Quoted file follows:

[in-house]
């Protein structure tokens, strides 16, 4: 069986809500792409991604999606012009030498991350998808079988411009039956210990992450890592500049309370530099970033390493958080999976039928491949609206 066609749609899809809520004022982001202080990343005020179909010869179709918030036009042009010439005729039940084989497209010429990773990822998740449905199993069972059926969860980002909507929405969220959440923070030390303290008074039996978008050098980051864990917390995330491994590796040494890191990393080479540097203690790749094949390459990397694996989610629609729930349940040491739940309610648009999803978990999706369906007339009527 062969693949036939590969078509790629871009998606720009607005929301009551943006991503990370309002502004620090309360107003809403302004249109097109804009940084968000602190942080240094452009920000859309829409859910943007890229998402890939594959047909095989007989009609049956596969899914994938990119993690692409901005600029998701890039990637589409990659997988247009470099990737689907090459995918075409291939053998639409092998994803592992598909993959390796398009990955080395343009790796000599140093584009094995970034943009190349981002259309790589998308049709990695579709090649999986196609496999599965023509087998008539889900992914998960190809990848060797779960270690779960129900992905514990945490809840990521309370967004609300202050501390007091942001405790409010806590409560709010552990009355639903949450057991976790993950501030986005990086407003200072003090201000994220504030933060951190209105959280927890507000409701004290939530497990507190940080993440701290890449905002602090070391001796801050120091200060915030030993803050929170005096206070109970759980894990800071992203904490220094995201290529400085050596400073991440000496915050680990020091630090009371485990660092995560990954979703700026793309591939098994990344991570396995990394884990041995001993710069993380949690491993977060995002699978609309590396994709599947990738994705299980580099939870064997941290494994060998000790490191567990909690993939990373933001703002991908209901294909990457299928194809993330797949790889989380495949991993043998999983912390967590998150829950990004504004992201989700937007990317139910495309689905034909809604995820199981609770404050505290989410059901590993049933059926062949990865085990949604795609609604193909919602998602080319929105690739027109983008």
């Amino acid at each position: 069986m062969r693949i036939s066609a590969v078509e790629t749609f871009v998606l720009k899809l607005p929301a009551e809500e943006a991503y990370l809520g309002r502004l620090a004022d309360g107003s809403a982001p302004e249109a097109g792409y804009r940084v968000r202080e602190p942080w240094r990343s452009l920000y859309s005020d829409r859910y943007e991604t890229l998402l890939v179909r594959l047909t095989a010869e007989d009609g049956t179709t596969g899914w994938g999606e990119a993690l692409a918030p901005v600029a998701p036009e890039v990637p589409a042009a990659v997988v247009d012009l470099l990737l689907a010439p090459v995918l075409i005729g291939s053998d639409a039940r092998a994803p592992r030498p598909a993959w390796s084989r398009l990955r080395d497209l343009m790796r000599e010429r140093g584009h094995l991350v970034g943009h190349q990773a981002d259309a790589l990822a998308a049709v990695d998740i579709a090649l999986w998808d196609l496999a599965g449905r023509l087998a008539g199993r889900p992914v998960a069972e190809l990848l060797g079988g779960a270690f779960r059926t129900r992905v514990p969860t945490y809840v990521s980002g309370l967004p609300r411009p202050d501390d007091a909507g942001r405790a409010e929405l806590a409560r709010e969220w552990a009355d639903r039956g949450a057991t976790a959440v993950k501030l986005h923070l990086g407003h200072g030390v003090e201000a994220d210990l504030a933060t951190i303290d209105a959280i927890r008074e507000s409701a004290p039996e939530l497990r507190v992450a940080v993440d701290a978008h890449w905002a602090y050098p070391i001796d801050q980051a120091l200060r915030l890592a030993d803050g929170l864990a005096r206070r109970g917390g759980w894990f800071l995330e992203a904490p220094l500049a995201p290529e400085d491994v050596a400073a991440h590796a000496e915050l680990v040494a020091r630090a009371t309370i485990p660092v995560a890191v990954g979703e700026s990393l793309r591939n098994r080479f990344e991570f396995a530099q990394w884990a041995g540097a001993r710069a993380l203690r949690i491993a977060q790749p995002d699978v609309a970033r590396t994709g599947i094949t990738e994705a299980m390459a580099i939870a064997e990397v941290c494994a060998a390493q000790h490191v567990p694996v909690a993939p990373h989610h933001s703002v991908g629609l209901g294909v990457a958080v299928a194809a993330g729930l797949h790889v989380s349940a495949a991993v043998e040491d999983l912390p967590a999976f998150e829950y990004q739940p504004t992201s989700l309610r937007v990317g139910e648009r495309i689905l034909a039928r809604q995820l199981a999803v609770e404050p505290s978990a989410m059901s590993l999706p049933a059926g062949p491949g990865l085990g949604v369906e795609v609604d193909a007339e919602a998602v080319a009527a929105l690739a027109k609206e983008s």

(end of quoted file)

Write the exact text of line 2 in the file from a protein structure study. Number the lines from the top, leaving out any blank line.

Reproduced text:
């Protein structure tokens, strides 16, 4: 069986809500792409991604999606012009030498991350998808079988411009039956210990992450890592500049309370530099970033390493958080999976039928491949609206 066609749609899809809520004022982001202080990343005020179909010869179709918030036009042009010439005729039940084989497209010429990773990822998740449905199993069972059926969860980002909507929405969220959440923070030390303290008074039996978008050098980051864990917390995330491994590796040494890191990393080479540097203690790749094949390459990397694996989610629609729930349940040491739940309610648009999803978990999706369906007339009527 062969693949036939590969078509790629871009998606720009607005929301009551943006991503990370309002502004620090309360107003809403302004249109097109804009940084968000602190942080240094452009920000859309829409859910943007890229998402890939594959047909095989007989009609049956596969899914994938990119993690692409901005600029998701890039990637589409990659997988247009470099990737689907090459995918075409291939053998639409092998994803592992598909993959390796398009990955080395343009790796000599140093584009094995970034943009190349981002259309790589998308049709990695579709090649999986196609496999599965023509087998008539889900992914998960190809990848060797779960270690779960129900992905514990945490809840990521309370967004609300202050501390007091942001405790409010806590409560709010552990009355639903949450057991976790993950501030986005990086407003200072003090201000994220504030933060951190209105959280927890507000409701004290939530497990507190940080993440701290890449905002602090070391001796801050120091200060915030030993803050929170005096206070109970759980894990800071992203904490220094995201290529400085050596400073991440000496915050680990020091630090009371485990660092995560990954979703700026793309591939098994990344991570396995990394884990041995001993710069993380949690491993977060995002699978609309590396994709599947990738994705299980580099939870064997941290494994060998000790490191567990909690993939990373933001703002991908209901294909990457299928194809993330797949790889989380495949991993043998999983912390967590998150829950990004504004992201989700937007990317139910495309689905034909809604995820199981609770404050505290989410059901590993049933059926062949990865085990949604795609609604193909919602998602080319929105690739027109983008």